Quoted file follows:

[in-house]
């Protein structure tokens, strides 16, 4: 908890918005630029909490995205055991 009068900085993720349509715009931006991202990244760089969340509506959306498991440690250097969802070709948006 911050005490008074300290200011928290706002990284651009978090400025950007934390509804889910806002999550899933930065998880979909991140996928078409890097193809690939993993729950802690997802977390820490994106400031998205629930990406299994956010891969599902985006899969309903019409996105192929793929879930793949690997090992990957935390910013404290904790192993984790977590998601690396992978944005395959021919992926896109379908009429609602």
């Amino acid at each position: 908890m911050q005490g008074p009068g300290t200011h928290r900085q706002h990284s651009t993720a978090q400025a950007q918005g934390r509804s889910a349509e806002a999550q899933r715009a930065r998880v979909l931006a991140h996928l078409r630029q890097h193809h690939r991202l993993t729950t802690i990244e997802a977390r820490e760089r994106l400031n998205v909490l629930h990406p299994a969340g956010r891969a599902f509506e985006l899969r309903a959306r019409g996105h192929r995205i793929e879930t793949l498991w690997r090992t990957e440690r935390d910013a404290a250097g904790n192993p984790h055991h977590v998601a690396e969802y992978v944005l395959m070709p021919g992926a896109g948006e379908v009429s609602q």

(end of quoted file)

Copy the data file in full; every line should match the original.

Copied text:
[in-house]
């Protein structure tokens, strides 16, 4: 908890918005630029909490995205055991 009068900085993720349509715009931006991202990244760089969340509506959306498991440690250097969802070709948006 911050005490008074300290200011928290706002990284651009978090400025950007934390509804889910806002999550899933930065998880979909991140996928078409890097193809690939993993729950802690997802977390820490994106400031998205629930990406299994956010891969599902985006899969309903019409996105192929793929879930793949690997090992990957935390910013404290904790192993984790977590998601690396992978944005395959021919992926896109379908009429609602």
């Amino acid at each position: 908890m911050q005490g008074p009068g300290t200011h928290r900085q706002h990284s651009t993720a978090q400025a950007q918005g934390r509804s889910a349509e806002a999550q899933r715009a930065r998880v979909l931006a991140h996928l078409r630029q890097h193809h690939r991202l993993t729950t802690i990244e997802a977390r820490e760089r994106l400031n998205v909490l629930h990406p299994a969340g956010r891969a599902f509506e985006l899969r309903a959306r019409g996105h192929r995205i793929e879930t793949l498991w690997r090992t990957e440690r935390d910013a404290a250097g904790n192993p984790h055991h977590v998601a690396e969802y992978v944005l395959m070709p021919g992926a896109g948006e379908v009429s609602q």